NSEC3 salt lifetime (and some other DNSSEC params): sane value?
kalman.feher at melbourneit.com.au
Wed Sep 22 15:45:14 UTC 2010
On 22/09/10 11:29 AM, "Matus UHLAR - fantomas" <uhlar at fantomas.sk> wrote:
>>> I'll reply with a quote from the BIND& DNS book:
>>> It¹s the difference
>>> between letting random folks call your company¹s
>>> switchboard and ask
>>> for John Q. Cubicle¹s phone number [versus] sending
>>> them a copy of
>>> your corporate phone directory.
>> That is a poor analogy.
>imho it's perfect.
Analogies to specific issues are a poor idea. They abstract details that
should be considered and by trying to visualise the new example you
associate properties that don't exist within the original problem.
I could list differences but it would pander to the belief that somewhere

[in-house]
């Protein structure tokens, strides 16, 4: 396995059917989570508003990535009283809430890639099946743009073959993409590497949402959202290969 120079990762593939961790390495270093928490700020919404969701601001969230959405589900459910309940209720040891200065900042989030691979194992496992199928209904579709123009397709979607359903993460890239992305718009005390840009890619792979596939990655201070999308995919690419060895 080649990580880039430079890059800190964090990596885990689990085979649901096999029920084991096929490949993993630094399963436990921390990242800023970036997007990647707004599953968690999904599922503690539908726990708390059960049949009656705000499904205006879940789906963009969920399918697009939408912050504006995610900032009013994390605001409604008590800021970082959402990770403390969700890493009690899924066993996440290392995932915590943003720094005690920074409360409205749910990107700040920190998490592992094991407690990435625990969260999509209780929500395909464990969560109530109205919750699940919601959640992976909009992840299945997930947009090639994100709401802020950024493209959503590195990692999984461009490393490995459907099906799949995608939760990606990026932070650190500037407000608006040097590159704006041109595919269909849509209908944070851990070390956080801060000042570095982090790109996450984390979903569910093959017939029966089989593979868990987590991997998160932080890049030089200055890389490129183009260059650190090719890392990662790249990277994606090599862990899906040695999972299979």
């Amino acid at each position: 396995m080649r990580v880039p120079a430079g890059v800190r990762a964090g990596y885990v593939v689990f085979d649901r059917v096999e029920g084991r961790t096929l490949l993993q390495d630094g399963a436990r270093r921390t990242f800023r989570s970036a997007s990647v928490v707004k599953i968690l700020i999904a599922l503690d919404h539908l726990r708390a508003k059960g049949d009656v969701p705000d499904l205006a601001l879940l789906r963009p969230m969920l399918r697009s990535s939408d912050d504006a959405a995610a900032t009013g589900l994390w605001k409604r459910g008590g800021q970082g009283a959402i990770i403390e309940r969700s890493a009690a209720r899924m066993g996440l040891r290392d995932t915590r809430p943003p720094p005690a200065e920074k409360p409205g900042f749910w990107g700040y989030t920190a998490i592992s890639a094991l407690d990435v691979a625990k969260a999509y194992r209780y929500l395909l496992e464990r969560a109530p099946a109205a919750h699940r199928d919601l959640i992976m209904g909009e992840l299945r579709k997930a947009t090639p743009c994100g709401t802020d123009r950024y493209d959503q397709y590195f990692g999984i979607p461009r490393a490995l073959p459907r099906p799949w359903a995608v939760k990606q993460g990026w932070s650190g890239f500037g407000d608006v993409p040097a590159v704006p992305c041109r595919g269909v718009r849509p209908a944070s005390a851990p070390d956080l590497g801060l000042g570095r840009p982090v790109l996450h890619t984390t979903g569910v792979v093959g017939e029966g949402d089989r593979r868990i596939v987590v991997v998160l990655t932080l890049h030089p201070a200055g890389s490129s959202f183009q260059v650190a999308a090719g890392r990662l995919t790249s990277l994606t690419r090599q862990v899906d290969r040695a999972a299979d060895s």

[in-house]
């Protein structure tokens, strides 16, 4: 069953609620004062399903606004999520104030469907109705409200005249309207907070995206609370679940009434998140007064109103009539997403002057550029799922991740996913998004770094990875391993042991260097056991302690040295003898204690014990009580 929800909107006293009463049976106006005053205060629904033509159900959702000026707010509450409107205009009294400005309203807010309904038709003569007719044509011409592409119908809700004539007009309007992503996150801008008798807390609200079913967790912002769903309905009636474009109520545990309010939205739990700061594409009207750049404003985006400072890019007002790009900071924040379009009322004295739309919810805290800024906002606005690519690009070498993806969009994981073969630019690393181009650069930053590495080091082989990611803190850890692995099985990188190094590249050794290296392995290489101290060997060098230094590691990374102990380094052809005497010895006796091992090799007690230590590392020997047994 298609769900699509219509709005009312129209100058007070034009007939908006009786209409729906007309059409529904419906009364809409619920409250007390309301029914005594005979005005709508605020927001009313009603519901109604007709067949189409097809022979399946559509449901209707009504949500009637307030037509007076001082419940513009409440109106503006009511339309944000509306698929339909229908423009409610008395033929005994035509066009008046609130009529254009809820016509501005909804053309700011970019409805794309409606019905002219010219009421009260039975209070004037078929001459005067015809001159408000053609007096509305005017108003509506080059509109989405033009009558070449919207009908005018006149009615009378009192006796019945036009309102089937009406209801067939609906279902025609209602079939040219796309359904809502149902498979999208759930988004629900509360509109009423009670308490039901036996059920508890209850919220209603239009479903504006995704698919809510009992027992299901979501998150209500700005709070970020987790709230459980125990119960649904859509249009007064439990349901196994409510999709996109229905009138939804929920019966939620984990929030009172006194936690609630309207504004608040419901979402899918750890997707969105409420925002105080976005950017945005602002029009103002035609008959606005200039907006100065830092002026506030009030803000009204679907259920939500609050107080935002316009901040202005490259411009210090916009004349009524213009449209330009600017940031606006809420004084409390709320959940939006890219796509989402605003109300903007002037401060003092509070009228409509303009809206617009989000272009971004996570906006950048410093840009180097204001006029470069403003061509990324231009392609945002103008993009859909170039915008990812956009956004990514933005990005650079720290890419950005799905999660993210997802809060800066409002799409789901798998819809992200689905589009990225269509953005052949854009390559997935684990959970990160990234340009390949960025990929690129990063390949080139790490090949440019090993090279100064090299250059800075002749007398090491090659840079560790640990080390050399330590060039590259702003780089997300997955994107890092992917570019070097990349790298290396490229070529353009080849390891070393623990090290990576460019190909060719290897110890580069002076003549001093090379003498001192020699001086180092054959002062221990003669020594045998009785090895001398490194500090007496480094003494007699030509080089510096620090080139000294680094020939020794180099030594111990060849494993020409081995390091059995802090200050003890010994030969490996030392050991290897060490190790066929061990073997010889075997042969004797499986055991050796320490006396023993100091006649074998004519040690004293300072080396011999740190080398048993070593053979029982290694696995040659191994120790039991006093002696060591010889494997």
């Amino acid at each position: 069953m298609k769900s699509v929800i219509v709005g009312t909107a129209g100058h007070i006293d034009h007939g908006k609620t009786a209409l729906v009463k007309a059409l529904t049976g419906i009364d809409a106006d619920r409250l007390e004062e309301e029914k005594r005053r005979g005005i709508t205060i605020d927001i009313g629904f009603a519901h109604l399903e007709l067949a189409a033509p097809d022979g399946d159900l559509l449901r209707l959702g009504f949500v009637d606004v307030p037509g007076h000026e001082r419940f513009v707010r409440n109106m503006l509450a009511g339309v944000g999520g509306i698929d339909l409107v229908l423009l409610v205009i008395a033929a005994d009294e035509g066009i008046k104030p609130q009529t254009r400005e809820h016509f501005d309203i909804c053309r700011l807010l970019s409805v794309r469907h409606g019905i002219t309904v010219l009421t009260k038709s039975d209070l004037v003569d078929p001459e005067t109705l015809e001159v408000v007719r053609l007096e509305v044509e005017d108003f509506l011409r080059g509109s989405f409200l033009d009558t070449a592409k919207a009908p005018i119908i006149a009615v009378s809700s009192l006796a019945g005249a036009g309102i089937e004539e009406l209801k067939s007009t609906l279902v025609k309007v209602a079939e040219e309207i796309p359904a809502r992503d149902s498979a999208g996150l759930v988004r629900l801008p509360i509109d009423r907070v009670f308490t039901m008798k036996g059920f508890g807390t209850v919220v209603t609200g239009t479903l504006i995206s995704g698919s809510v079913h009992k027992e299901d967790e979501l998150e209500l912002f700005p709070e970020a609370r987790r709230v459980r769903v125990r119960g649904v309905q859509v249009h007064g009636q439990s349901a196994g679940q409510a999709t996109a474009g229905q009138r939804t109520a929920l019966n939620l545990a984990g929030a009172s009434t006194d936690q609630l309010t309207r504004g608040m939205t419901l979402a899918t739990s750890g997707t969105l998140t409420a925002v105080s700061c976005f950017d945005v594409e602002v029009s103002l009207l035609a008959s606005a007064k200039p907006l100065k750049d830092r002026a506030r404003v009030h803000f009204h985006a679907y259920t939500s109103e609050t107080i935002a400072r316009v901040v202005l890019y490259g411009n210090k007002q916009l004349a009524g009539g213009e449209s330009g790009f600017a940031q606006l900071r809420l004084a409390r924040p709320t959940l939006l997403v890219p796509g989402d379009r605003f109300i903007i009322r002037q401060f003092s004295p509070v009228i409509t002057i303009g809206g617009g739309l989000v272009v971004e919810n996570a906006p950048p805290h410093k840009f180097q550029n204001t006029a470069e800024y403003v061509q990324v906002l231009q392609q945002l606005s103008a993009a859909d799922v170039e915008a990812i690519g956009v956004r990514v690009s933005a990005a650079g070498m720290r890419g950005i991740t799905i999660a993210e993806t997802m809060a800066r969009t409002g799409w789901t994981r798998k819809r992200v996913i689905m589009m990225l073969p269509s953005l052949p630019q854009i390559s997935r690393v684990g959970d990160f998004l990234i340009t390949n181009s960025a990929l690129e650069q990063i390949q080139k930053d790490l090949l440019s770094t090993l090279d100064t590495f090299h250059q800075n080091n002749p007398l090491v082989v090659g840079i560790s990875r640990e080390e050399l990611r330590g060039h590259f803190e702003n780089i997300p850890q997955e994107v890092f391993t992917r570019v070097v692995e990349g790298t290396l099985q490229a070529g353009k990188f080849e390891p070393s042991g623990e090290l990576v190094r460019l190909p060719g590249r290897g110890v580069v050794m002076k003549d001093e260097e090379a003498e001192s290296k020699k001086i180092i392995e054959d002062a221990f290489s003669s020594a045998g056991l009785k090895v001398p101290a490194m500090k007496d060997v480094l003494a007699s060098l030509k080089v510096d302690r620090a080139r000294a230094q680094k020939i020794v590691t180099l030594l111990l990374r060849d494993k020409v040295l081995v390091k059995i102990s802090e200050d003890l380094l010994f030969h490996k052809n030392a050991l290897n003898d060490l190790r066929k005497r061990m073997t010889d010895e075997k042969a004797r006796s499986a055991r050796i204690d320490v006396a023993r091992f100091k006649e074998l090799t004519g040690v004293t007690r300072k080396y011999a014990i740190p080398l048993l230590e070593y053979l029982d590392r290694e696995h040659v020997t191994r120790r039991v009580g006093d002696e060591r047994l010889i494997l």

out there is the perfect non DNS example to a DNS problem.
Zone walking and its perceived risks should only be considered in light of
DNS knowledge, not boats, not phone switchboards or any other non DNS item.
Its fine to convey simple concepts using an analogy. But by using one for a
specific issue (on bind-users), you betray ignorance of the problem at hand
by relying on unrelated behaviours and properties to fill in the blanks for
It is a poor analogy because so many of the properties of the original
problem (DNS software, zone walking software, publically available RRs)
simply do not behave in ways even vaguely similar to a human answering a
If you think zone walking prevention (such as it is) makes you more secure.
I say prove it. Show me something measureable. Show me how you can protect a
publically available resource by preventing zone walking (which isn't
preventable by the way). After that, feel free to tell me how a phone
switchboard would implement the same solution.
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